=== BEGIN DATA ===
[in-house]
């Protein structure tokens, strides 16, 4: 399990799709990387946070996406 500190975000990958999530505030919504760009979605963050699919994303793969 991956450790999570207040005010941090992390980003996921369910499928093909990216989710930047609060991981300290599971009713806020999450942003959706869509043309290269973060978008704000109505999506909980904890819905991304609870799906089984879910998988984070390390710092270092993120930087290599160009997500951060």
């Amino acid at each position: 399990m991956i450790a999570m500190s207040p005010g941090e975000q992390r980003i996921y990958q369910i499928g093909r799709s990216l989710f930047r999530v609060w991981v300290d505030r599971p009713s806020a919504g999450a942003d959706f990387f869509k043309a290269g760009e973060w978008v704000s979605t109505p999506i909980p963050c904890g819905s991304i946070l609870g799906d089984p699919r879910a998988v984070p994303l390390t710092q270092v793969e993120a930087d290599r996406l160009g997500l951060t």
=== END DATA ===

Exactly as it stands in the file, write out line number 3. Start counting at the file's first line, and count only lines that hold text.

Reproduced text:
């Amino acid at each position: 399990m991956i450790a999570m500190s207040p005010g941090e975000q992390r980003i996921y990958q369910i499928g093909r799709s990216l989710f930047r999530v609060w991981v300290d505030r599971p009713s806020a919504g999450a942003d959706f990387f869509k043309a290269g760009e973060w978008v704000s979605t109505p999506i909980p963050c904890g819905s991304i946070l609870g799906d089984p699919r879910a998988v984070p994303l390390t710092q270092v793969e993120a930087d290599r996406l160009g997500l951060t």